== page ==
It’s amazing how inundated we are with advertising, but we’re not necessarily any clearer on what is the best product for us to buy. I can’t count how many American car commercials and advertisements I see in a week, on TV, on billboards and in the newspaper. Still, there’s not much in these commercials about quality (not enough at least), even less about buying American, and nothing on the importance of supporting the middle class by buying union.
I guess I’m like a lot of people in that advertising can pique my interests, but I put deeper trust into those people (and sources) that aren’t selling me anything. So, I checked Edmunds.com and Consumer Report and checked the overall rankings. There was a lot of buzz in the car columns and blogs about GM in general, but specifically the Chevy Malibu and how surprised people were by the improved quality. I checked multiple sources and it had very high rankings, so I decided to give it a look.
I drove out to a local Chevrolet dealer and walked into the showroom where a Chevy Camaro and a Chevy Corvette were on display. I couldn’t resist. I popped into the Camaro. Wow. I felt like I had just sat myself down inside a giant bullet. It just felt so solid. I don’t know how else to put it except that just sitting in it I felt like I could drive through a brick wall no problem in one of these. Unfortunately, the Camaro is produced by the CAW out of Canada and I have committed to buy an AMERICAN car. Sorry Canada!
I walked over the Corvette. The Corvette is UAW and American made. Talk about sexy! I stepped inside. Sleek and low to the ground, I could feel how this thing would just rule the streets. Ah, to be 25 again! It was an amazing car, but probably not the best fit for a working mom with two daughters.
As I got out of the dream car, I was approached by a polite and friendly young salesman named Tyler who didn’t give me the hard sell (which I liked). After a little discussion, we went outside to test drive a Chevy Malibu LTZ. The look was elegant and the interior classy with leather seats and polished wood. Once again, sitting in the car and starting it up, it just felt solid. Well-built. I wasn’t sitting in some tin can masquerading as an automobile here. This was the real deal.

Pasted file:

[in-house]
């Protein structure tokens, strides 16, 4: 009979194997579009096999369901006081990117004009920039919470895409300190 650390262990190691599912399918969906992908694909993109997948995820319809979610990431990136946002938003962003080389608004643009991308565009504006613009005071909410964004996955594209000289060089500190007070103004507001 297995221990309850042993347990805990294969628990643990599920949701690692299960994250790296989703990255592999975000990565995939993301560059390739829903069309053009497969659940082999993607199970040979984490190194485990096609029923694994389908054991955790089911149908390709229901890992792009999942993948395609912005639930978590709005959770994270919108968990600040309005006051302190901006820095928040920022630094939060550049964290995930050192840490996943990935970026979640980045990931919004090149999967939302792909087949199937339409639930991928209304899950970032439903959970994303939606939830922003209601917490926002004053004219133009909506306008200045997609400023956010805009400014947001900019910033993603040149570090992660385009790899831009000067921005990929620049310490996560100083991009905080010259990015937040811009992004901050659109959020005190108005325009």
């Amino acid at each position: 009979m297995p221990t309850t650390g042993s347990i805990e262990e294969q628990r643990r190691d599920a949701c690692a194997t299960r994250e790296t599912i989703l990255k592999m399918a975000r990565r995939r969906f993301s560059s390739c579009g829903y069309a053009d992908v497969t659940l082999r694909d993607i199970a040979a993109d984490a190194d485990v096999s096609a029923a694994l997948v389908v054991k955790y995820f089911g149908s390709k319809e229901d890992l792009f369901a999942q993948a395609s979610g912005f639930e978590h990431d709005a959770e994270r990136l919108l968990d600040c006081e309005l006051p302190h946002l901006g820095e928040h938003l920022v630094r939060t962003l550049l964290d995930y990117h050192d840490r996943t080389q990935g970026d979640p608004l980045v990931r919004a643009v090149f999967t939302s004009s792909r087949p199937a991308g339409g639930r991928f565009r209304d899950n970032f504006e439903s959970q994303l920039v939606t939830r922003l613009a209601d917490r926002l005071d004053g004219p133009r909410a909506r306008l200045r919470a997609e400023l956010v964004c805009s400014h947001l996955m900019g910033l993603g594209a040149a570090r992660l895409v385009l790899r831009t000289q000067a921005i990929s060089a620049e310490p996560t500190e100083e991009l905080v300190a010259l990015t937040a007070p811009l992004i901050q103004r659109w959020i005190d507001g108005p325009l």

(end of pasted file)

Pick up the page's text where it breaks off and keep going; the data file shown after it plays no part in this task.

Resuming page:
I was pleasantly surprised to find that the Malibu gets better mileage than the Honda Accord or the Toyota Camry, especially since the car felt so grounded, in a good way. It had a great sound system, a smooth ride, was wonderfully quiet on the road, and is five star crash rating. It’s funny that I bought my Volvo because I thought it was “safer”, driving this Malibu I felt even more protected. Huh.
Tyler said to me as I found myself growing more attached to this baby, “You’re not going to find an American-made car made with American made parts that isn’t well put together. It’s really that simple.” I’m beginning to see what he meant.
After a drive around the block, I was starting to really like the Chevy Malibu. Really like it. But I’m not just going to jump at the first car I see. I need to do some more shopping. There’s a lot more American-made, union-built cars out there. I’ve got to take a look. I think I’ll do my patriotic duty over Labor Day weekend and spend part of it shopping for a union-made car.